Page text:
STEWART:   I’m proud of the work I’ve done in the city of New Britain managing as a strong mayor that $250 million dollar budget and over 1,000 employees on a daily basis.  That takes hard work.  I don’t have a town manager form of government. You’re looking at her.   I do the hiring.  I do the firing.  I know  that I have the management and the temperment.  I know I have what it takes to be the next Lt. Governor and looking forward to it. 

KATZ:   OK.  We’ve talked about the Republicans.  Now the Democrats. We have a two way race between former Secretary of the State Susan Bysiewicz and labor organizer Eva Bermudez Zimmerman.   Ebong, is this a classic insider-outsider race?

UDOMA:  Yes.  It appears to be that way.  Susan Bysiewicz served three terms as Secretary of the State.   And before that she served time in the legislature.   And you know ever since she left the Secretary of the State’s position nearly 8 years ago now, she’s been shopping around for another statewide job.  Initially she wanted to run for Attorney General in 2010.  But was blocked by Republicans who successfully challenged her qualifications for the job.   In 2012 she tried unsuccessfully to run for the U.S. Senate being vacated by retiring Senator Joe Lieberman.    She lost in the primary to Christopher Murphy  who now holds that seat.   

Bysiewicz still believes her legislative and statewide office experience will be the key to her winning this race.  Here’s what she says.

BYSIEWICZ:    I do have 6 years of working in the legislature, chairing a major committee.  The Lieutenant Governor also has the role of stepping up if a governor can’t serve.  And that’s important to take into consideration because, between 1945 and 2004, six lieutenant governors have stepped up into that important role and I’m ready on day one.  

KATZ:  Didn’t Bysiewicz end up in the Lt. Governor’s race by cutting a deal not to challenge Ned Lamont for Governor?

UDOMA:  Yes.  Yes she did.  That’s why they’re running together as a ticket even though they’re two seperate votes on the primary, one for governor and one for Lt. Governor.  So there’s a possibility that one of them might be elected and the other not.  That is what Eva Bermudez Zimmerman is hoping for.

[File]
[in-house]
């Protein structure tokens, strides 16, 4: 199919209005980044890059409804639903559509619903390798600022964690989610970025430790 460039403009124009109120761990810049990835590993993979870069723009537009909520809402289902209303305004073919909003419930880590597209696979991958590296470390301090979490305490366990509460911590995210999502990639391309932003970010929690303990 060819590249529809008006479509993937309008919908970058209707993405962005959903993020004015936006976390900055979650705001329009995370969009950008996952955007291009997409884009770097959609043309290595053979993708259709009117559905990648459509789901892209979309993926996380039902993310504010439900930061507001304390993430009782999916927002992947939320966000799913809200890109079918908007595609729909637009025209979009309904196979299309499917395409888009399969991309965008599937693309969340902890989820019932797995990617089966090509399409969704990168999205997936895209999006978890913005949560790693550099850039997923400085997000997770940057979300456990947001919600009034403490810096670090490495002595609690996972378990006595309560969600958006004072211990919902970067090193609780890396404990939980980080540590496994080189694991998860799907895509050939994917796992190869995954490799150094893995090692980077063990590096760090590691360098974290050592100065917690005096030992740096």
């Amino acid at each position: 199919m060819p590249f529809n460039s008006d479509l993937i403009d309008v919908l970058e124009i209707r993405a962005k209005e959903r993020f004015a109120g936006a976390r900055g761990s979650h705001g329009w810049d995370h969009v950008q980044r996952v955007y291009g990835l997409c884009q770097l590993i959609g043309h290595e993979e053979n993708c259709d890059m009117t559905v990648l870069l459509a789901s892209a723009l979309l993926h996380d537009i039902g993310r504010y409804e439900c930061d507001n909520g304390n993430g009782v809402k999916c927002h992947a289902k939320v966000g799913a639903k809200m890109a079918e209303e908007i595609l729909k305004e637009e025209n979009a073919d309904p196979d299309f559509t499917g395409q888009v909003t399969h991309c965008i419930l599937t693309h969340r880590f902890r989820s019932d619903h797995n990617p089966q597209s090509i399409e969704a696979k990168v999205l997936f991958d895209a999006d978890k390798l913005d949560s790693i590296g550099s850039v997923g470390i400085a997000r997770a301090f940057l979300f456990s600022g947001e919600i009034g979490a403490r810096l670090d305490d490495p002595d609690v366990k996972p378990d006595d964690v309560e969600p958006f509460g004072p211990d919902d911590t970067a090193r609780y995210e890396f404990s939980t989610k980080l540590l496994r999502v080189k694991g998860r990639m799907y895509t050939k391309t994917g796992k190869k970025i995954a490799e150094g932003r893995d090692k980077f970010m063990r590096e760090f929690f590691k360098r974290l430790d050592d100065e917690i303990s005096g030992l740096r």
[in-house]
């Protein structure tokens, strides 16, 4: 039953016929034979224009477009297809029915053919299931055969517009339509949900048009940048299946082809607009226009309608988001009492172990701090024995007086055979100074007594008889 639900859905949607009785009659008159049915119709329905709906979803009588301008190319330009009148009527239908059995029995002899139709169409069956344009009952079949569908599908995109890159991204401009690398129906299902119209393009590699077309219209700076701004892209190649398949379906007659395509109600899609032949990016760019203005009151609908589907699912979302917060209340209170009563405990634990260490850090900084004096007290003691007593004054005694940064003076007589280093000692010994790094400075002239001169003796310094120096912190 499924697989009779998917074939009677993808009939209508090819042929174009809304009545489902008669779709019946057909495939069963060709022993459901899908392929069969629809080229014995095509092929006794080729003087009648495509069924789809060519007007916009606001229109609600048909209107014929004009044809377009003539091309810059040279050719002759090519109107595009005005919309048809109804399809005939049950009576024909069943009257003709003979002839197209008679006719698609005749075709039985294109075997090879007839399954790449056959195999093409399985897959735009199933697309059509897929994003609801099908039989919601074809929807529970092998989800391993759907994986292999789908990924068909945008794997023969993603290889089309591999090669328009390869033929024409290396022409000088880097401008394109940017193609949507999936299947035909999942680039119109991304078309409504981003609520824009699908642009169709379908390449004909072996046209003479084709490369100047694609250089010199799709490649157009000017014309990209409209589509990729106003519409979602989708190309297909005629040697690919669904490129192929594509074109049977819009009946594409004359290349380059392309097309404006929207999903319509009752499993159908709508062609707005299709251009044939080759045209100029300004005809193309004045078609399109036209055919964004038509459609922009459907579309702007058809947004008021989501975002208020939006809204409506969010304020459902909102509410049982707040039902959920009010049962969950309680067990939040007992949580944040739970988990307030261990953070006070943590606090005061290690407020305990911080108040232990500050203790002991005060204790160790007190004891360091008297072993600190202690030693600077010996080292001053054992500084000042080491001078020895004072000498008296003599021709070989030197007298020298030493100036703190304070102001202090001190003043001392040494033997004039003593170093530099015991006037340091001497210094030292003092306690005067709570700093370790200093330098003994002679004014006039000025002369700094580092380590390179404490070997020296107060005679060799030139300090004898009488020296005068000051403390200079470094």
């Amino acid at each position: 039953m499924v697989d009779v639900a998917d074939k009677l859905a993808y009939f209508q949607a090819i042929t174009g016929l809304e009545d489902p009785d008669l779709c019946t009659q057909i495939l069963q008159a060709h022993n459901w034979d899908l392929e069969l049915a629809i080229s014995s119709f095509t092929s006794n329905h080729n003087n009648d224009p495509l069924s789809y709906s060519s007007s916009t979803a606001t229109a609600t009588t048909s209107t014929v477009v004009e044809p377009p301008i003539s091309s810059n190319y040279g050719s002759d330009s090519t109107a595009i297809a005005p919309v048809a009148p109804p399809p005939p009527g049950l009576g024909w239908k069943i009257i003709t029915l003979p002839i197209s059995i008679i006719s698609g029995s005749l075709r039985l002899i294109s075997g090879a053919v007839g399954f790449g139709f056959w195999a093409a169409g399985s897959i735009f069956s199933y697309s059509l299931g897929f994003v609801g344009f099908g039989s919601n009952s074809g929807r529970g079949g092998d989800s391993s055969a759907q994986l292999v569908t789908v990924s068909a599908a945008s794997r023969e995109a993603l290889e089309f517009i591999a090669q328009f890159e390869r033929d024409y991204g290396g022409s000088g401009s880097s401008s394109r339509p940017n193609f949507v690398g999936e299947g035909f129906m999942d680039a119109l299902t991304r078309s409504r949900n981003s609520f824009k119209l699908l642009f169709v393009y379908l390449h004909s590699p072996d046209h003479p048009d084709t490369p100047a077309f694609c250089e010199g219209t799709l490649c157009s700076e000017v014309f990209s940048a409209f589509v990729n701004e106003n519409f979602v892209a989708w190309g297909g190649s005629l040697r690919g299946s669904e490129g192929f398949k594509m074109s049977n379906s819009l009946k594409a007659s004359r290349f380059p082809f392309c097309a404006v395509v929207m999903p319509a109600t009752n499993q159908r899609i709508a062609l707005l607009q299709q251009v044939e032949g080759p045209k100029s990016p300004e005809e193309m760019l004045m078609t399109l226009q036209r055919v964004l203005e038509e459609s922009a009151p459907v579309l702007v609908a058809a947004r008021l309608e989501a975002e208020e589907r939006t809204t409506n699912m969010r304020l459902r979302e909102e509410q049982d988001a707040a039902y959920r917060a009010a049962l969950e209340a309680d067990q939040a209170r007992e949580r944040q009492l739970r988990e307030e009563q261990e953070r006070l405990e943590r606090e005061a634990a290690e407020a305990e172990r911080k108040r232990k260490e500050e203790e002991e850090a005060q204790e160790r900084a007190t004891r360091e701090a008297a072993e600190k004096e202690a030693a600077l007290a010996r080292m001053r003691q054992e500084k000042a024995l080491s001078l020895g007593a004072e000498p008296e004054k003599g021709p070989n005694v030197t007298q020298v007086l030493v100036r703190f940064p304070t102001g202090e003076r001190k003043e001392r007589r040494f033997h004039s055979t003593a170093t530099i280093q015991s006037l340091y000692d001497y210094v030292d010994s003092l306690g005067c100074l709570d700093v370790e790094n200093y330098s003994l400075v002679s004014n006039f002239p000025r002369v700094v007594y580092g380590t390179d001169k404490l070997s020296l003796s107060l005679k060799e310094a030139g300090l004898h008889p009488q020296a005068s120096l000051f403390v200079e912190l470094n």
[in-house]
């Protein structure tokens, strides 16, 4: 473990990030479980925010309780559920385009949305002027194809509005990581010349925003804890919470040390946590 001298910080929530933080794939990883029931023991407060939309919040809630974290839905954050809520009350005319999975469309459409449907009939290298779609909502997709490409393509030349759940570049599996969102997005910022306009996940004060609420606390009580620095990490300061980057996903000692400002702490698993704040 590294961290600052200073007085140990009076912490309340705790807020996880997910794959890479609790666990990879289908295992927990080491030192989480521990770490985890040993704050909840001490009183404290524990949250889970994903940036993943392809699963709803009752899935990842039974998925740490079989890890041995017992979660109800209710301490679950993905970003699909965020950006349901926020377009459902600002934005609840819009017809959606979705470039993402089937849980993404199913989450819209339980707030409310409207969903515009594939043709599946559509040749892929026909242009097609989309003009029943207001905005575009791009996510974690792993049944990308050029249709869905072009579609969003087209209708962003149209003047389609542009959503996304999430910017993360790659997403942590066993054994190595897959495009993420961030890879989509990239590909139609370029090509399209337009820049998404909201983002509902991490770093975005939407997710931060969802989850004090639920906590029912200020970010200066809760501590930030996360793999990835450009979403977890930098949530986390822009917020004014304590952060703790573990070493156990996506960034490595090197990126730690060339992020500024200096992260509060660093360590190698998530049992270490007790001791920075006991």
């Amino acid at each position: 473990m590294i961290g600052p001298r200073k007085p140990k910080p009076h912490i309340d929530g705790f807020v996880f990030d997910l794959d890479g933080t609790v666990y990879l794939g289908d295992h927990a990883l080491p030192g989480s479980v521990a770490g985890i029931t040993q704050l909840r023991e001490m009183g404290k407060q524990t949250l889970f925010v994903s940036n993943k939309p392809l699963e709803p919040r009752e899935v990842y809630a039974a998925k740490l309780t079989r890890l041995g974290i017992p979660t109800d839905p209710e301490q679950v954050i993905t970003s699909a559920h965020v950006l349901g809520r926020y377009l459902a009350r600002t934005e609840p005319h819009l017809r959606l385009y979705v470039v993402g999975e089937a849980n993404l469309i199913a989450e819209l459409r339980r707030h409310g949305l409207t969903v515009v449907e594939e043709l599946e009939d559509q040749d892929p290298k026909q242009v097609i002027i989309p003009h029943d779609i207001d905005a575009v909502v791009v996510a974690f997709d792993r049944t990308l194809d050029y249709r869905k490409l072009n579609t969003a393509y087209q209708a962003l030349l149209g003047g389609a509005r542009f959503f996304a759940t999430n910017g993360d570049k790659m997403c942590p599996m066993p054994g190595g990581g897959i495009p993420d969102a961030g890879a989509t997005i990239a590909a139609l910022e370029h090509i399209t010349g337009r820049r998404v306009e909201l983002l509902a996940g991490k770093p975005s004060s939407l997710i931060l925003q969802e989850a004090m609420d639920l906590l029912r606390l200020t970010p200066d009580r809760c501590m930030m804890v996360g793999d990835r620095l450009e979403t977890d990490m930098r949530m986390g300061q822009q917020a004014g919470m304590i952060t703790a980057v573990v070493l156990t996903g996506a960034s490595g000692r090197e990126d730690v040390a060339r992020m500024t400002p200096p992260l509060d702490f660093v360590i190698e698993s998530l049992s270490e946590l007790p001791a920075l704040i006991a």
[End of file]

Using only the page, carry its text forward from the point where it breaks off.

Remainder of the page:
KATZ: Right.  Zimmerman has been saying she’s representing people who have been shut off such deal making.

UDOMA:  Yes she has.  As a matter of fact, she’s making the argument that she represents the urban and minority communities in Connecticut the Democrats need to win and Bysiewicz would not be able to attract, that’s according to Zimmerman.  Here’s her pitch to Democrats.

ZIMMERMAN:  When you’re looking for change, just remember you have change in my candidacy.  We have to make sure that we are all represented.  We have to make sure that our story is represented.  So go to the polls August 14th because I am the change.  I will bring that connection and coalition building that you so desperately need.  And just for a small group, but for everyone. We can’t expect to have different results by electing the same kind of candidates.  It’s time to have different kind of candidates with different experience, with xpertise who are working hard for all of you.

KATZ:  So basically it’s an insider, outsider race in both parties?

UDOMA:  That’s pretty much it.

KATZ:  Ebong Udoma is WSHU’s Senior Political Reporter, thank you for joining us.

UDOMA:  Thank you Dan.

KATZ:  The Democratic and Republican Primary are both on August 14th  next Tuesday.   State residents who are not yet registered have until  Monday at noon to register in person.